Released: 2008, EMI Music
This project was announced well over a year ago but has been surprisingly low-key in terms of advertising and promotion. The concept of the band is essentially Hard Rock and Metal versions of Christmas songs. The concept is not especially new and some people fans and journalists alike have commented, that this idea is a rip-off of Trans-Siberian Orchestra. While these comments may or may not be justified there are many bands in many sub-genres that have the same musical and lyrical thrust. There are currently four (!) bands that use the actor/politician Arnold Schwarzenegger as the thematic focus. You can’t get more specific than that so, there I feel there is room for a few more rock-opera type bands using Christmas as a theme.
NLO is a massive project spearheaded by drummer Ken Mary, and unlike TSO which is a closed house, consisting of Savatage guys for the most part, NLO has everybody and their dog involved in this project. Making an appearance on this albums are past or present members of the following bands; Alice Cooper, Dio, Dokken, Firehouse, Fifth Angel, Guns ‘n’ Roses, House Of Lords, Kiss, Lynch Mob, Magdallan, Megadeth, MSG, Quiet Riot, Tyketto, Whitesnake, Winger and more. If that doesn’t give you an idea of the style then this might not be up your alley.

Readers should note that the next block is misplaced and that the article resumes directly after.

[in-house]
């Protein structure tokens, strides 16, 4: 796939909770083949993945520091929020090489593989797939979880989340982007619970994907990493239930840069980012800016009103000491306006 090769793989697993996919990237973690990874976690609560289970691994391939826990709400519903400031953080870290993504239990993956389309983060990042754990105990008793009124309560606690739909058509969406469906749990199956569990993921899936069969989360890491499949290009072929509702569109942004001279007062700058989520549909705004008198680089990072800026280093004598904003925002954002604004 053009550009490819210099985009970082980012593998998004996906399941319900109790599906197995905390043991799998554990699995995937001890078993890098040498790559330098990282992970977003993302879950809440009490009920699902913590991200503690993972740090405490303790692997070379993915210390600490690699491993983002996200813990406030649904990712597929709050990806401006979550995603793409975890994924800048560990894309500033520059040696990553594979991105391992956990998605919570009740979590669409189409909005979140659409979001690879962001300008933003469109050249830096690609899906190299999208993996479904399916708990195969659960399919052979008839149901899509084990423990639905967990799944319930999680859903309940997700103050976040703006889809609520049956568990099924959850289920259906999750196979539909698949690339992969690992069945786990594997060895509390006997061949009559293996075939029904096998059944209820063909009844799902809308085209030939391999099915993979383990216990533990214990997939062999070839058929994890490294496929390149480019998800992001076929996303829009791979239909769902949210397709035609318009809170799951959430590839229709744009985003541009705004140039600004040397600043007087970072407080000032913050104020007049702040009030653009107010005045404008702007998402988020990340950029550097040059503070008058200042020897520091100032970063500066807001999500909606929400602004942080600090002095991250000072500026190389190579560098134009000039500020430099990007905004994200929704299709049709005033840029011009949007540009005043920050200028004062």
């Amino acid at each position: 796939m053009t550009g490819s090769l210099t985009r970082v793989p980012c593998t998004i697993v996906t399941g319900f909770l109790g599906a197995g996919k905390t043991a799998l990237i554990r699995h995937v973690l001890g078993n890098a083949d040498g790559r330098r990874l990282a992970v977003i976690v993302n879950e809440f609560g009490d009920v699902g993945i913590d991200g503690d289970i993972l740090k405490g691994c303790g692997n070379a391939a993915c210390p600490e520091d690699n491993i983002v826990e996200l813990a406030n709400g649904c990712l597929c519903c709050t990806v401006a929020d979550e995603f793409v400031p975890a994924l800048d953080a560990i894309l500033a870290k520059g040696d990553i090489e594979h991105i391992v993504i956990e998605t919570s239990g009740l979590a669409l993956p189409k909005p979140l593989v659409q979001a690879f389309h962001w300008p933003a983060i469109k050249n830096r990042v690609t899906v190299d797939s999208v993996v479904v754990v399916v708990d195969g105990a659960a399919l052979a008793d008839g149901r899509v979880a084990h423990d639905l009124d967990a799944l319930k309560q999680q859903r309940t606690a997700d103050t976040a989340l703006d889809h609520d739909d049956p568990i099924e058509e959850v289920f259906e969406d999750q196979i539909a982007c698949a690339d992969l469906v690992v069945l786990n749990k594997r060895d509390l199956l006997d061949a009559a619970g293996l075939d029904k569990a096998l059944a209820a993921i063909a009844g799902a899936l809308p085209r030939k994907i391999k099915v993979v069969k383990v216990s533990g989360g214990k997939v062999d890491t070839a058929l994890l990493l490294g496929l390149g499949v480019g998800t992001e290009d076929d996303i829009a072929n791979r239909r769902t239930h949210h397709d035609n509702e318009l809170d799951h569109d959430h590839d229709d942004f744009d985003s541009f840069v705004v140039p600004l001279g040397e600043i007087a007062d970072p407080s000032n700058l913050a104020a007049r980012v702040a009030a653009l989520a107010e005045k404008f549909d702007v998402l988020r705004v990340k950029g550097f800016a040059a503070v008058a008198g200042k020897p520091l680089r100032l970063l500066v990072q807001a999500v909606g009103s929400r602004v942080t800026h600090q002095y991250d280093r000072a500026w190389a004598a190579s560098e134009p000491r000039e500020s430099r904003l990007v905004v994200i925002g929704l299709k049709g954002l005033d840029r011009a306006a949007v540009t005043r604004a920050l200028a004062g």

There are a number of original tunes sprinkled throughout the album as well as a few adaptations of familiar Christmas songs. Highlights among the original songs are the two songs that bookend the album, ‘Celebrate Christmas’ and ‘Bye Bye Bethlehem’. It is good to hear Robin McAuley on vocals again, he needs a full-time project to share his excellent voice with the world instead of being relegated to specialty projects and tribute albums. Doug Aldrich delivers a ripping solo on ‘Joy to The World’, easily faster than anything he has done in Dio or Whitesnake lately. There are many little highlights that fans of the aforementioned bands will appreciate.
The production is crystal clear, the delivery is great but the packaging and presentation are a bit lacklustre, almost understated to the point of being detrimental to the overall effect. Ultimately, this is an excellent addition to the rapidly growing pantheon of metal related Christmas albums. I’d stand this up against any TSO album with perhaps the added advantage of not being as ponderous and self-indulgent as a concept album with a complex story-line. You could play this at your company Christmas party and it would go down a bit better than a TSO album. This is still a bit harder to find in stores in North America and with Christmas 2009, now in the past you may want to snap this up for next year.